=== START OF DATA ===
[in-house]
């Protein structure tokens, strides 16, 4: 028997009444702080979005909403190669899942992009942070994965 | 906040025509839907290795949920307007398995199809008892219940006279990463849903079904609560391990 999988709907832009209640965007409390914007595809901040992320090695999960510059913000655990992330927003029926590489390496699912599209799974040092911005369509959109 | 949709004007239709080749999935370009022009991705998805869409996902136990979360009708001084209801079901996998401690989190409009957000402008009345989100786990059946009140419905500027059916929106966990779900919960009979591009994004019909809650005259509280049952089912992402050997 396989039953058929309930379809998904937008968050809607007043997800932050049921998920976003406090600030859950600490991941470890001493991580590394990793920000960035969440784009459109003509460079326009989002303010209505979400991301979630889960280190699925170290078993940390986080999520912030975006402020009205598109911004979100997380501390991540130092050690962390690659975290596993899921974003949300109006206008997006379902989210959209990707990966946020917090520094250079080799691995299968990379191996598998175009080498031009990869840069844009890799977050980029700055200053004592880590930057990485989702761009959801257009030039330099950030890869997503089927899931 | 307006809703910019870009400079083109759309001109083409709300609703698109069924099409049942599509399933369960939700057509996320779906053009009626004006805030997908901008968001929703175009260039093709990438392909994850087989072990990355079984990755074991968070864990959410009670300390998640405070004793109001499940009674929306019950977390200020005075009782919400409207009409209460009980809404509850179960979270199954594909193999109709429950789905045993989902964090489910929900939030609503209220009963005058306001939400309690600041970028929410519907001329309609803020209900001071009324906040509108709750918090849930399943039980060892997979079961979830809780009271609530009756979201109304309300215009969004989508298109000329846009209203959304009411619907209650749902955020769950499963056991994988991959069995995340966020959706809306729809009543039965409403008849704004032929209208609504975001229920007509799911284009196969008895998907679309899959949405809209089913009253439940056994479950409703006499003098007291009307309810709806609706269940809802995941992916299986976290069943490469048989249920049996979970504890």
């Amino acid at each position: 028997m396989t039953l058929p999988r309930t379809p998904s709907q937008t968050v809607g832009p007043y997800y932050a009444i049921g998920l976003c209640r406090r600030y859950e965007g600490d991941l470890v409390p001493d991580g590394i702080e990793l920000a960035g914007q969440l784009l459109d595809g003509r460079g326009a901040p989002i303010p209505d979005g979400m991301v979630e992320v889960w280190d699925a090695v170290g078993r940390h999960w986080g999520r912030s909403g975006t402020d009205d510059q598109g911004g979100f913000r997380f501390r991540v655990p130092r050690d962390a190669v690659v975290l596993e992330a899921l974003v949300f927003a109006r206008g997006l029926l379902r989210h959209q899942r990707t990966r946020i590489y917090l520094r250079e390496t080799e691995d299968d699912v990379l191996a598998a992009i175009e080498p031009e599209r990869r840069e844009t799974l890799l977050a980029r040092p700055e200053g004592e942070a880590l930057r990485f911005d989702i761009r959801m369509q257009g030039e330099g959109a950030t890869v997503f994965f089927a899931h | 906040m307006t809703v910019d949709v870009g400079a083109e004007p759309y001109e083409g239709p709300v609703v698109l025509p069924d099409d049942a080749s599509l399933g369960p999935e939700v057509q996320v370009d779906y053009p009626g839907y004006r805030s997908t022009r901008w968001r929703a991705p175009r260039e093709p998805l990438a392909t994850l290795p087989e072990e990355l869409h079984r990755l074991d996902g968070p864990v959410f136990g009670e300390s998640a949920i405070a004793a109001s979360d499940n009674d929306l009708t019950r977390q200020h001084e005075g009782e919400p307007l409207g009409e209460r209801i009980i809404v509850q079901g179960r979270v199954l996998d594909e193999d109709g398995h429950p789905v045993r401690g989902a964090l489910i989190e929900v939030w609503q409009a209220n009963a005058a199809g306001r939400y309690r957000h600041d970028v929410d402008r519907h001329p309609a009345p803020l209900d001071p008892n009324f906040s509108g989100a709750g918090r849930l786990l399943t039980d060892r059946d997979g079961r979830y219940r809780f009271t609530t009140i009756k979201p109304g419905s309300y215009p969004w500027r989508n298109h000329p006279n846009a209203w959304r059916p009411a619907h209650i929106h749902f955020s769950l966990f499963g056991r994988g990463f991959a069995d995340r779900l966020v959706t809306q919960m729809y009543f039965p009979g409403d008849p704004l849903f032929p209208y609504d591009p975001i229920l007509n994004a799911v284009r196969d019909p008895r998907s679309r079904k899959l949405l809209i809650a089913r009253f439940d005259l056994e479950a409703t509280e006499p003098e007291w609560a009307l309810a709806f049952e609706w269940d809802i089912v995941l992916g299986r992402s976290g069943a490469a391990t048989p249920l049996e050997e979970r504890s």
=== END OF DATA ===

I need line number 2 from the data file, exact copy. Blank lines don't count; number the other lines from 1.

């Protein structure tokens, strides 16, 4: 028997009444702080979005909403190669899942992009942070994965 | 906040025509839907290795949920307007398995199809008892219940006279990463849903079904609560391990 999988709907832009209640965007409390914007595809901040992320090695999960510059913000655990992330927003029926590489390496699912599209799974040092911005369509959109 | 949709004007239709080749999935370009022009991705998805869409996902136990979360009708001084209801079901996998401690989190409009957000402008009345989100786990059946009140419905500027059916929106966990779900919960009979591009994004019909809650005259509280049952089912992402050997 396989039953058929309930379809998904937008968050809607007043997800932050049921998920976003406090600030859950600490991941470890001493991580590394990793920000960035969440784009459109003509460079326009989002303010209505979400991301979630889960280190699925170290078993940390986080999520912030975006402020009205598109911004979100997380501390991540130092050690962390690659975290596993899921974003949300109006206008997006379902989210959209990707990966946020917090520094250079080799691995299968990379191996598998175009080498031009990869840069844009890799977050980029700055200053004592880590930057990485989702761009959801257009030039330099950030890869997503089927899931 | 307006809703910019870009400079083109759309001109083409709300609703698109069924099409049942599509399933369960939700057509996320779906053009009626004006805030997908901008968001929703175009260039093709990438392909994850087989072990990355079984990755074991968070864990959410009670300390998640405070004793109001499940009674929306019950977390200020005075009782919400409207009409209460009980809404509850179960979270199954594909193999109709429950789905045993989902964090489910929900939030609503209220009963005058306001939400309690600041970028929410519907001329309609803020209900001071009324906040509108709750918090849930399943039980060892997979079961979830809780009271609530009756979201109304309300215009969004989508298109000329846009209203959304009411619907209650749902955020769950499963056991994988991959069995995340966020959706809306729809009543039965409403008849704004032929209208609504975001229920007509799911284009196969008895998907679309899959949405809209089913009253439940056994479950409703006499003098007291009307309810709806609706269940809802995941992916299986976290069943490469048989249920049996979970504890």